Your child is two and stubborn. And you want to get them to sit on the potty? Are you crazy? Of course not! We'll show you how to do it.
Use tactile elements, interesting fabrics and textures, sounds and lights to create the perfect unique space for your blind or visually impaired child.
Does our society support families with adults with special needs? What happens when your special needs child isn't a child anymore?
Being happy doesn't just happen, it's a skill that you need to work on and hone. How do you maintain your happiness as a special needs mom?
How do you discipline a child with special needs? Or, as some might ask, SHOULD you discipline a child with special needs?
Carol writes about the birth of her granddaughter, Riley, and how the whole family came together to help each other and support Riley's parents. As Carol says, "LOVE and SUPPORT are probably the most precious gifts you can give."
When is the right time to move your special needs child out of the house and into a group home?
The path of a special needs parent is hard, but you need to choose happiness. You feel countless emotions, each and every one of them, and at some point you have to choose: Will you be a victim or a victor?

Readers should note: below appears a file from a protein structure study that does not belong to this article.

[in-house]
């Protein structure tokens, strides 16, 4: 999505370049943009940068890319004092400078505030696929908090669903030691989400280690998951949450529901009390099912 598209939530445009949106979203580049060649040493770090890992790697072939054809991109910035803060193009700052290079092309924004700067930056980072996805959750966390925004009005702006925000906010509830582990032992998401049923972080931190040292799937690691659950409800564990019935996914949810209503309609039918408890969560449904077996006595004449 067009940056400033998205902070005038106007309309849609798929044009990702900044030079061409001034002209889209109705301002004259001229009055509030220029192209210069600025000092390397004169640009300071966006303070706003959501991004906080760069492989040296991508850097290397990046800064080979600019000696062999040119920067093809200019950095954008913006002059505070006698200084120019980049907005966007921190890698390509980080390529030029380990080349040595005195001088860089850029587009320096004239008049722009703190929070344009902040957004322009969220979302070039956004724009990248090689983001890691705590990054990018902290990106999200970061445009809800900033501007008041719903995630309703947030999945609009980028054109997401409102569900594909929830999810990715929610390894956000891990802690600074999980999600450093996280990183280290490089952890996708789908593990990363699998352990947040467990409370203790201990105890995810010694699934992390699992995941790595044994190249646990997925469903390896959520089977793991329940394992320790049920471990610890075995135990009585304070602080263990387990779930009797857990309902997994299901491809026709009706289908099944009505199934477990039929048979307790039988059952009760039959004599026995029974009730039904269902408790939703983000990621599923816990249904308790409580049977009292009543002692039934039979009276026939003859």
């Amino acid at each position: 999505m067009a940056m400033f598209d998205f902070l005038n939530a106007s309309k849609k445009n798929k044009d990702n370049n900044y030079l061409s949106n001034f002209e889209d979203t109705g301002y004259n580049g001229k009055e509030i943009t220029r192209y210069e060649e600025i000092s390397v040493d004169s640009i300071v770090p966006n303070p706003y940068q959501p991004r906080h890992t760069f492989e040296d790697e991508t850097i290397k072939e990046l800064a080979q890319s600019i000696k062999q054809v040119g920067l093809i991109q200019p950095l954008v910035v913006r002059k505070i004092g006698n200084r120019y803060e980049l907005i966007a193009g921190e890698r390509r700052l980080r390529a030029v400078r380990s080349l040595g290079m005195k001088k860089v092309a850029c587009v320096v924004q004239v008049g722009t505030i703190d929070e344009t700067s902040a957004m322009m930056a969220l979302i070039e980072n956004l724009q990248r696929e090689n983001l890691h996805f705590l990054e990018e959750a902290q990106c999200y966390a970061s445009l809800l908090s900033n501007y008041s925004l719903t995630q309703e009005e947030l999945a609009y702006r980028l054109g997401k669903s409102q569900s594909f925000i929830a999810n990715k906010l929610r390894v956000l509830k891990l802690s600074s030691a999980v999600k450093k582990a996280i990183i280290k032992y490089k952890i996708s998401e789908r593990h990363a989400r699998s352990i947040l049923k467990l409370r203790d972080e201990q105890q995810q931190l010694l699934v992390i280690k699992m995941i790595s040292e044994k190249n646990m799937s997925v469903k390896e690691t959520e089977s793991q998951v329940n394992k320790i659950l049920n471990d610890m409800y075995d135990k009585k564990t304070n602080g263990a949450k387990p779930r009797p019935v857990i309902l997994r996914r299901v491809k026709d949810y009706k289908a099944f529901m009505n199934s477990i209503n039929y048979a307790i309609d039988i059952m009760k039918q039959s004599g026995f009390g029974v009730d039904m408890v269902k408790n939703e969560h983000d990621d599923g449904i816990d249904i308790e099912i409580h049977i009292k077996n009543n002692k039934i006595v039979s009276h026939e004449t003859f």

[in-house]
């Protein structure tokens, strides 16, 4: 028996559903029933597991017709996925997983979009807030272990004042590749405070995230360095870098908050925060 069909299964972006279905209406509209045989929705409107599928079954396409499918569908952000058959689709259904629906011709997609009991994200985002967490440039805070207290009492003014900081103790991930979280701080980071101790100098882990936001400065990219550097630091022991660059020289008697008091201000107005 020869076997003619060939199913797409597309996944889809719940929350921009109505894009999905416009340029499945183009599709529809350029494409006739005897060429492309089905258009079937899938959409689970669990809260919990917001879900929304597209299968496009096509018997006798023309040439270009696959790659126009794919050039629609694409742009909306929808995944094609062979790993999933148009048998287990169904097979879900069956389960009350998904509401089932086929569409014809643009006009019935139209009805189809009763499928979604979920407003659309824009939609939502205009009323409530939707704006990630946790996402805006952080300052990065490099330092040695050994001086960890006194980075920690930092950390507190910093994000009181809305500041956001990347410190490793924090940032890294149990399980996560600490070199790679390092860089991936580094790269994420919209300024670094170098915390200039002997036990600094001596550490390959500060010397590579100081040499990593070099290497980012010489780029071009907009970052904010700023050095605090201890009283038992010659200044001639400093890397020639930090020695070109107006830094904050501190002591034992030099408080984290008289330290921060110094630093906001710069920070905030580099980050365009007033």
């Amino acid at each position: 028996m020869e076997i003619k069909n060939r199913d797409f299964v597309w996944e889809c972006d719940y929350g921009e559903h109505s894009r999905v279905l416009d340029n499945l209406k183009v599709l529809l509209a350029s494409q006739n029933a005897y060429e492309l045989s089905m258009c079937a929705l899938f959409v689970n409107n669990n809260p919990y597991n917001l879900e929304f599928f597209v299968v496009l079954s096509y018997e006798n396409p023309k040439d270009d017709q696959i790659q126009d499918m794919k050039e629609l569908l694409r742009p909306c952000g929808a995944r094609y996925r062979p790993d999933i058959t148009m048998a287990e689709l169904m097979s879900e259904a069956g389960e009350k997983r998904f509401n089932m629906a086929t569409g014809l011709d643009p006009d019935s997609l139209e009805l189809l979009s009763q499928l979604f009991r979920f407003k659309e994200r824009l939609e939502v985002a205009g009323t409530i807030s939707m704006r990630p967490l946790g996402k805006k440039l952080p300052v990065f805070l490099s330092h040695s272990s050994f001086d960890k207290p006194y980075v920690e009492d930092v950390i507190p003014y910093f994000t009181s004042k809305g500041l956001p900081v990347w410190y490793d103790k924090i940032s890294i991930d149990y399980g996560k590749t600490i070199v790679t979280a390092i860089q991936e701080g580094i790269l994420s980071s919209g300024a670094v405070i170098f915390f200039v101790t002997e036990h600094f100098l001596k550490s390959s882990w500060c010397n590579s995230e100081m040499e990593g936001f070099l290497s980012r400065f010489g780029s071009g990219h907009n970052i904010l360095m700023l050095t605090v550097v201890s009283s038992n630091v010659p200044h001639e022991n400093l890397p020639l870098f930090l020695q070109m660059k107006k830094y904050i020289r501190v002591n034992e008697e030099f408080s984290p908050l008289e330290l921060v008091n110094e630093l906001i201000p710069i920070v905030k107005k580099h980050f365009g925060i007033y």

With time, love, and understanding, children can learn to deal with loss in healthy ways. Here is advice on how to talk to your child about death and loss.
Having a special needs child is a lifelong grieving process. Each new milestone that does not happen is a painful reminder of what you've lost.
If your child is nonverbal they may not be able to say, "I love you." But they can express their love in so many other ways!
How to choose the best wooden high chair for your baby without waisting your time or your money. We'll show you how to make your dollar really count when buying a wood high chair for your baby.
Until you can figure out how to blow your own nose, colds are just miserable things. The electric nasal aspirator from Graco makes it easier to clean baby's nose!
As the parent of a disabled child you probably have to meet with quite a few doctors and therapists. What can you do if you just don't agree with their techniques?
Is it more important to be worried about how you're presenting yourself and your family to the outside world and the wider disability community, or to focus on the needs of your own family and children?